你可能没注意到，但所有的互联网大公司都有e-learing方面的产品。Google提供了免费的 Google Apps for Education (包括Gmail, Chat, Calendar, Page Creator, start page). 微软有大量的education products (包括 live.com hosting/email 和潜在的教育群组软件), 苹果公司提供了免费的教育播客托管(iTunes U). IBM也是教育部门的一部分.
在线的办公协同软件也可以用来加强教育方面的协作，例如Google Docs & Spreadsheets 。实际上，这些大公司可以改变当前产品的适用范围并把它们推向学校。
协作 E-learning 系统
Elgg, Nuuvo and recently Digication are all examples of collaboration systems. We’ve already profiled Elgg, so I took the opportunity to interview Digication’s Jeffrey Yan to find out what’s happening in this sector.
Digication has the expected online classroom features, such as enabling students to submit assignments and teachers to control security settings. Jeff told me that users from over 380 schools have signed up to Digication – and it’s been a wide range of education facilities, from kindergarten to school districts to universities. For example, Jeff recently taught a college level course with Digication – using it as a supplement to the traditional classroom. His course only had 12 students and it lasted 6 weeks, but by the end of the course he said there were over 600 messages created by the group.
One pattern Jeff has noticed is that e-learning 2.0 tools are often promoted in a grassroots manner; which when you consider the usual hierarchical academic setting, is an interesting trend. Jeff told me there is a community of users who support these tools and “their approval/disapproval with features, functionality and direction can make or break a [e-learning] company.”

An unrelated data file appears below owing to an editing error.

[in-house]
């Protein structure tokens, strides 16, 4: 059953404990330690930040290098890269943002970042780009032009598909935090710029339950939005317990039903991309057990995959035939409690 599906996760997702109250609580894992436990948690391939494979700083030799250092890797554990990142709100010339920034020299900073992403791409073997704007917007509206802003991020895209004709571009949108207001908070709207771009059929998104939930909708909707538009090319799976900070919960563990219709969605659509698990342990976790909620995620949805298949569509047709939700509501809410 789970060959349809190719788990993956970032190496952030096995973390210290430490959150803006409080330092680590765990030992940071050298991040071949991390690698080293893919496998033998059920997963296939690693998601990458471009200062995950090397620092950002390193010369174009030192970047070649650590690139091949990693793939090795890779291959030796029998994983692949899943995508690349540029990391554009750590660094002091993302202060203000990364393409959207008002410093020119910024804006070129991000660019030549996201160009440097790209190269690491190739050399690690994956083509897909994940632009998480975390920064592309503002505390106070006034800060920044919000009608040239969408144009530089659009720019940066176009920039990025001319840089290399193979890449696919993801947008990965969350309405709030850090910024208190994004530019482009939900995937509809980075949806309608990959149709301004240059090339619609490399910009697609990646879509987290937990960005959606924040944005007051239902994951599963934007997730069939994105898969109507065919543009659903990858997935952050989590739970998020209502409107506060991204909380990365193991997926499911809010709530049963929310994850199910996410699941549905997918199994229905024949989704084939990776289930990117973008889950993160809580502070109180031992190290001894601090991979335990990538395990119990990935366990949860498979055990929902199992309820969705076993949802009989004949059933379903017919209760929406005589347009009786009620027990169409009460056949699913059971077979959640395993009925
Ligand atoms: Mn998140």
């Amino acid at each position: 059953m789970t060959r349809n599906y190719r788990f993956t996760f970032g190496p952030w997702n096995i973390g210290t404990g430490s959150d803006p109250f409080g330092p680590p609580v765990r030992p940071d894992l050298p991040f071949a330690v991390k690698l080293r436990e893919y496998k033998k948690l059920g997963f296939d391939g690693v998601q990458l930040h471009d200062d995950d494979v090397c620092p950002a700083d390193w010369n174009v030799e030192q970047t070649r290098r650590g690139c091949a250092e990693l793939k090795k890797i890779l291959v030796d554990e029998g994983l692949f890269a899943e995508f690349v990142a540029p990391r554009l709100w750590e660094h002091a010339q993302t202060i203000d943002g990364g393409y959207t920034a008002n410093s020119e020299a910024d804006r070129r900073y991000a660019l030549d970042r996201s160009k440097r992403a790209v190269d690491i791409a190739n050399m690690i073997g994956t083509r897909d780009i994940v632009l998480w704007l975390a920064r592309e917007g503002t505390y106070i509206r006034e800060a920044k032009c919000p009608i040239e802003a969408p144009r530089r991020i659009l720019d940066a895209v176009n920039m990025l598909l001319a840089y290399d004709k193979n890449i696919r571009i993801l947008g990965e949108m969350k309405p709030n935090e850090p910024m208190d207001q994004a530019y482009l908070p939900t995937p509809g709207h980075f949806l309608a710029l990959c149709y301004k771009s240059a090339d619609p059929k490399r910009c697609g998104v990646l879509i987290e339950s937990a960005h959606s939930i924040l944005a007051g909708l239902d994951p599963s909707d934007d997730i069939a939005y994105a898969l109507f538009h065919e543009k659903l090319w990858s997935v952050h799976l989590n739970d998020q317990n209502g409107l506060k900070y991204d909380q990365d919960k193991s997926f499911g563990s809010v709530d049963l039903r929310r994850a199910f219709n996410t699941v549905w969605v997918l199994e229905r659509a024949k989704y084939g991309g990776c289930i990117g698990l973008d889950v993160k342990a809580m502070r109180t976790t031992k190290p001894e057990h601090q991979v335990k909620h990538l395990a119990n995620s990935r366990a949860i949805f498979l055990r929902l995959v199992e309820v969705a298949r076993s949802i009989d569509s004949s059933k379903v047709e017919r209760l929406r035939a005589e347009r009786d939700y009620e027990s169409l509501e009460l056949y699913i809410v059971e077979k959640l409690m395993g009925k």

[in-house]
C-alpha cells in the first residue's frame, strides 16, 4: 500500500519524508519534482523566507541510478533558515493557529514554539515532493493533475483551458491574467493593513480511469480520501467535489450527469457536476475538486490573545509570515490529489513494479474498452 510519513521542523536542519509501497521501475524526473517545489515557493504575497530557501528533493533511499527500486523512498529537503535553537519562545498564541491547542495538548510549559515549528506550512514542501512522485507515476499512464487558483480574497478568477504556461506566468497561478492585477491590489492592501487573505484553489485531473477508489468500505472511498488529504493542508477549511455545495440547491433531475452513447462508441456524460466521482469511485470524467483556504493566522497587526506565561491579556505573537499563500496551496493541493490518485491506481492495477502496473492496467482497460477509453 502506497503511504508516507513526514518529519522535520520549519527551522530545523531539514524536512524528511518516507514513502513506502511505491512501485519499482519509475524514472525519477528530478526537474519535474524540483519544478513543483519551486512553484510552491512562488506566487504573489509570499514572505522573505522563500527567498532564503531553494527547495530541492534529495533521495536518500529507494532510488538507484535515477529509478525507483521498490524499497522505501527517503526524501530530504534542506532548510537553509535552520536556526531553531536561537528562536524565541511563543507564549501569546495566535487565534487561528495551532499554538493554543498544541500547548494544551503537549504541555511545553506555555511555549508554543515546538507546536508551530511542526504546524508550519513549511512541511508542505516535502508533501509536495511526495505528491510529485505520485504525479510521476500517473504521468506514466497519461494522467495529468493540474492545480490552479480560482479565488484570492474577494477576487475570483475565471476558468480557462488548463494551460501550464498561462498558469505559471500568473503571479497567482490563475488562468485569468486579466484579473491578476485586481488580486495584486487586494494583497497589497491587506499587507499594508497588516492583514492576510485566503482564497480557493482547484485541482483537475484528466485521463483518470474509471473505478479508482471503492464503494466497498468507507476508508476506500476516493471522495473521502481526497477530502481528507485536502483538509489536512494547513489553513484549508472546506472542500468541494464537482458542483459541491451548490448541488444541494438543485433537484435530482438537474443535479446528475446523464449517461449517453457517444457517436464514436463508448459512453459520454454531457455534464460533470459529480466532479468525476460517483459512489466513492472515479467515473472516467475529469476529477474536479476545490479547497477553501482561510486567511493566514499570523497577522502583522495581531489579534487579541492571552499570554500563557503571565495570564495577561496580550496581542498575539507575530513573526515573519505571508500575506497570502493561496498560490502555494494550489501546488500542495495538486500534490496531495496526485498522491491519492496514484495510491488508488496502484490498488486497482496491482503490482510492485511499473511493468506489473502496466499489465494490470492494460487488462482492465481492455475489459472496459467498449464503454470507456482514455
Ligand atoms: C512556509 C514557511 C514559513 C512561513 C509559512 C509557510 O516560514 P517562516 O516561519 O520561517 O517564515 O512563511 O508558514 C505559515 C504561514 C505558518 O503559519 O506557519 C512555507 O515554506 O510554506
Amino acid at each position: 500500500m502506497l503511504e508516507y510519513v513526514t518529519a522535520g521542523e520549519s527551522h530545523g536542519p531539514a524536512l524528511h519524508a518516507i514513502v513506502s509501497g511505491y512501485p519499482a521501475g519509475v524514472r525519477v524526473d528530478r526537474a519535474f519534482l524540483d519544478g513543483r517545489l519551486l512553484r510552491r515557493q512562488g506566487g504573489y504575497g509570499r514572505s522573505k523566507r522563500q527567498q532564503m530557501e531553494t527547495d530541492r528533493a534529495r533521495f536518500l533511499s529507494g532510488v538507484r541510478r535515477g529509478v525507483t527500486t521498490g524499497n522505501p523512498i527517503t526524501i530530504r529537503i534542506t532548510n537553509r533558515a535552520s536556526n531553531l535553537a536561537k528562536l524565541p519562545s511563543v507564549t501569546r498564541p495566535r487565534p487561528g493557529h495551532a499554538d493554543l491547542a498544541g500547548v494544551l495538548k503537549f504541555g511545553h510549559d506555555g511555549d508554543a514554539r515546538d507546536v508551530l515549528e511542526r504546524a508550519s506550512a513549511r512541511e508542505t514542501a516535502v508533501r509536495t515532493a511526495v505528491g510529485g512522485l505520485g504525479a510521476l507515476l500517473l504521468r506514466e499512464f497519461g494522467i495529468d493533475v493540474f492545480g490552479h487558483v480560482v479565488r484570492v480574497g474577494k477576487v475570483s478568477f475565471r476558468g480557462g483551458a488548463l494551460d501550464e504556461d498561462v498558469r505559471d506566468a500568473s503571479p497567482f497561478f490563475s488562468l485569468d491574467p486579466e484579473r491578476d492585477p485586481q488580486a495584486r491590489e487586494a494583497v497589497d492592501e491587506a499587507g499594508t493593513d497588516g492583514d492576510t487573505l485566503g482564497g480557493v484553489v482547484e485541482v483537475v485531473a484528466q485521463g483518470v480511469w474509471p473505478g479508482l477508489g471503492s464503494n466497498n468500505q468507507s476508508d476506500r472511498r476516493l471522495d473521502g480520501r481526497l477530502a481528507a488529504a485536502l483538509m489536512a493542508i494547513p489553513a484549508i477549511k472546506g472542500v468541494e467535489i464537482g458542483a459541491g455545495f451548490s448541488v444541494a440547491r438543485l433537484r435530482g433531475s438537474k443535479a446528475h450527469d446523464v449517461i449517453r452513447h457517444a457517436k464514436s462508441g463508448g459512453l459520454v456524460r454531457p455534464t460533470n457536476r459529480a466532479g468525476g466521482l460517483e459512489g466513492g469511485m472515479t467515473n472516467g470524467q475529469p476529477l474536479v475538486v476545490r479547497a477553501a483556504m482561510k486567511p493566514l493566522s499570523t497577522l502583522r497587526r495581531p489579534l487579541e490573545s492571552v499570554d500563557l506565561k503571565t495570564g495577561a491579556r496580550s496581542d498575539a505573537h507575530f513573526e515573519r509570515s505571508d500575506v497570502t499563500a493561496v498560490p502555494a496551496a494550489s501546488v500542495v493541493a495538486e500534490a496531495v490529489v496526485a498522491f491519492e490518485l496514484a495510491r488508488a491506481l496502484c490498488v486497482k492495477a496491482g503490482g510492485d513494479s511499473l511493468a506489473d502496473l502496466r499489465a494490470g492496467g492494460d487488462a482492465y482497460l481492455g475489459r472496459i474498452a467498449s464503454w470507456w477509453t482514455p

As for the near future of collaborative systems, Jeff says that blogs, wikis and podcasts will start to merge with more educationally focused systems in 2007.
Traditional Learning Management System (LMS)
Also known as Virtual Learning Environments (VLE), examples are Blackboard, Moodle and Sakai (the latter two are open source) The big commercial software like Blackboard is very ‘old school’ and doesn’t have much focus on the community aspects of learning. They’re also expensive and are generally seen as clunky and difficult to use – not unlike traditional Content Management Systems in enterprises (Vignette, InterWoven, et al). They also have a lot of features that most teachers and students don’t want or need.
Blogs / Wikis / Podcasts / Flickr
Many tech-savvy teachers who keep up with mainstream technologies are maintaining blogs, wikis, Flickr accounts, and so on. The Elgg community is a good example, also edublogs.org and wikispaces.com. Such tools are easy to use and spread quickly and virally. While they don’t integrate with school backend systems or address classroom-specific issues such as grading, blogs and wikis are proving very useful in the classroom.
There are also some interesting apps for students popping up, for example a collaborative note taking app called stu.dicio.us. Also check out the ReadWriteThink Printing Press, which enables users to create a newspaper, brochure, etc. So just as with enterprises, there are a lot of small apps bubbling up and ‘infiltrating’ the classroom.
There are many excellent resources in the blogosphere for e-learning 2.0. Here are a few of them: